|148: All Saints, Fort Lauderdale, Florida|
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Mystery Worshipper: Judith.
The church: All Saints Episcopal Church, Fort Lauderdale, Florida, USA.
Denomination: Episcopal Church in the USA.
The building: Plain 1950s beige plaster outside but refreshingly airy and attractive inside. Blond wood pews, a huge painted cross hung over the altar, and the Lord's Prayer inscribed around the walls beneath small but lovely stained glass windows.
The neighbourhood: Rippling canal, rustling palm trees, lush greenery, and massive waterfront villas with boats parked out back. Cute little signs identified the neighborhood as "Colee Hammock." First Presbyterian Church is right next door and the nearest main street is lined with elegant restaurants and shops selling things most people can't afford.
The cast: Rev. Sherrod E. Mallow.
What was the name of the service?
Holy Eucharist, Rite II, 8.00am.
How full was the building?
It seemed thinly populated but that was because it's large; in fact there were 40 or 50 worshippers.
Did anyone welcome you personally?
The usher said hello as he handed me a program.
Was your pew comfortable?
How would you describe the pre-service atmosphere?
A kind of busy silence. The church is very live acoustically, so every sniffle, fidget and rustled program reverberated through the sanctuary.
What were the exact opening words of the service?
"Blessed be God..." (the first words of Rite II).
What books did the congregation use during the service?
1979 Book of Common Prayer.
What musical instruments were played?
None, unless you count bells.
Did anything distract you?
Bells. Bells were rung during the consecration. Because of the unusually bright acoustics they sounded shrill and intrusive, especially given the otherwise low-key nature of the service.
Was the worship stiff-upper-lip, happy clappy, or what?
The style was casual and relaxed, in a slightly disorganized, sandals-under-robes kind of way.
Exactly how long was the sermon?
On a scale of 1-10, how good was the preacher?
Delivery: 4. Content: 8. Relevance to subsequent events: 10. The rector acted as if he'd only just then realized he might have to give a sermon, and occasionally seemed to pause to think of something new to say. It was pretty disjointed, beginning with an aside that Peter, the first Bishop of Rome, was married, and then moving on to a discussion of Jesus's actions in the Gospel reading.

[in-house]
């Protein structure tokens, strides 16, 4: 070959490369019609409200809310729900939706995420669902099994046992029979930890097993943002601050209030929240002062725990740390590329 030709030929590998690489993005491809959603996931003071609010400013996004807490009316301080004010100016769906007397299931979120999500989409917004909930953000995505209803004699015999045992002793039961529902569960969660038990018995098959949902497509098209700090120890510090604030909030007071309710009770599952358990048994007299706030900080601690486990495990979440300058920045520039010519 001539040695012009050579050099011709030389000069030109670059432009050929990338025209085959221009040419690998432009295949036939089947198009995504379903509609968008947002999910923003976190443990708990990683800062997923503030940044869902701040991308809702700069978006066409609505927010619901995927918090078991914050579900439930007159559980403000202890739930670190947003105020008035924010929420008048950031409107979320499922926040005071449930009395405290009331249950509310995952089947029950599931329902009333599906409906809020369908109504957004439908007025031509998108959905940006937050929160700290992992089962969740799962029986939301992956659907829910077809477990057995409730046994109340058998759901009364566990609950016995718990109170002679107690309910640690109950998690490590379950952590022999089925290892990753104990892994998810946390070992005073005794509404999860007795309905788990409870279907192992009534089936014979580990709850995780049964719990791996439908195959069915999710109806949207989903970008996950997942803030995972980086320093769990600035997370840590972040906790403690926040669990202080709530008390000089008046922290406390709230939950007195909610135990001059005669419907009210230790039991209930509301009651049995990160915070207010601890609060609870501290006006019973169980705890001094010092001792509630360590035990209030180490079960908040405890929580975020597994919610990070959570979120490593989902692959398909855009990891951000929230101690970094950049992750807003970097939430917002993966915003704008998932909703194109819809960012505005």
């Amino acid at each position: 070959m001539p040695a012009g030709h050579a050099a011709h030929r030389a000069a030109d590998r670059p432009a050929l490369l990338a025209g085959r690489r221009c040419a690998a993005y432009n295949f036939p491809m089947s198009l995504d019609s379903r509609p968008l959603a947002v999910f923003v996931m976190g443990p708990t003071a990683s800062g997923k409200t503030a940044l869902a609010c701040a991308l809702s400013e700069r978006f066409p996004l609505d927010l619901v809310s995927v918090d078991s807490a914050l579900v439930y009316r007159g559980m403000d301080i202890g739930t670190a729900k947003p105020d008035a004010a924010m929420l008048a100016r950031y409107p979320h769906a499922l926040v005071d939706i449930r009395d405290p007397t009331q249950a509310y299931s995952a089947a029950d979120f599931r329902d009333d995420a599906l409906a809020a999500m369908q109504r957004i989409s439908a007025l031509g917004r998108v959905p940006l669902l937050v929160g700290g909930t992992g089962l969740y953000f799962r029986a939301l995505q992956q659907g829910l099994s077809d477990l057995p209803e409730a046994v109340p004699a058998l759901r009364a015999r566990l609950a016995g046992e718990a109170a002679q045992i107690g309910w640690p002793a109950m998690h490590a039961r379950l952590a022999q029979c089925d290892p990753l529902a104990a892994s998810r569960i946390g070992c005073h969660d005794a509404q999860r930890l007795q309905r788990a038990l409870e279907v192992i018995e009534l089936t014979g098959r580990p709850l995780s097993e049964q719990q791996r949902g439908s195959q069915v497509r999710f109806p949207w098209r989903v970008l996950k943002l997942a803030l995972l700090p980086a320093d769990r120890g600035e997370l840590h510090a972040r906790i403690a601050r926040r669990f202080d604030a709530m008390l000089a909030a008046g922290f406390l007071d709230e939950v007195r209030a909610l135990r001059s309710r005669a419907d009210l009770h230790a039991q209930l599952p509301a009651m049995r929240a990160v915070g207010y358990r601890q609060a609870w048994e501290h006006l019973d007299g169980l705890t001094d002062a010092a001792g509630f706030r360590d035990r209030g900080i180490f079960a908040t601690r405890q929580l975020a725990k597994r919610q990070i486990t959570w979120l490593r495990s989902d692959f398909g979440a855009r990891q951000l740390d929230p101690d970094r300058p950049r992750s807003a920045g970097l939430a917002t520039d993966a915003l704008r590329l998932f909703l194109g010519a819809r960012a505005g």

In a nutshell, what was the sermon about?
Miracles, while impressive, are merely signs of God's love. We must look through them, as through a window, to their true message, which is that God never gives up on us and is always present and loving.
Which part of the service was like being in heaven?
It was all pretty terrestrial, though kneeling to receive the sacraments was pleasantly elevating.
And which part was like being in... er... the other place?
What happened when you hung around after the service looking lost?
I didn't have to hang around. An announcement during the service invited everyone for coffee in the parish hall, so that's where I went.
How would you describe the after-service coffee?
Coffee and tea, cut-up doughnuts and other sweet pastries. I didn't try the coffee, but the American-grown tea was just fine. Everybody got refreshments and then sat down at long tables to chat.
How would you feel about making this church your regular (where 10 = ecstatic, 0 = terminal)?
Hard to say, I'd need more exposure. Maybe 7 or 8. Although I am a person of mature years, I'd be one of the younger members at the 8.00am service anyway. The church is in Florida, a.k.a. "God's Waiting Room." I attend an annual event in the area, and when I mentioned at coffee that I'd be back next year, someone said, "you can remind us who you are, if we're still here."
Did the service make you feel glad to be a Christian?
I always am, but yes, it sure did, especially given what happened immediately afterwards. I went back to my hotel, checked out, and decided to take a walk around the church neighborhood. I had a couple of hours and the area was, as noted, very attractive. As I crossed the street a sudden breath of wind blew my itinerary and tickets out of my jacket pocket. As I was stuffing my ticket back into its envelope I realized that my flight actually left in less than an hour. So I dashed back to the car, raced to the airport, and made the plane with 15 minutes to spare. Okay, so maybe this is not a major water-into-wine-type miracle. But it sure improved my day, let me tell you.
What one thing will you remember about all this in seven days' time?
The relief and gratitude I felt on realizing that although I had been horribly mistaken about the schedule, I would still be able to make the plane.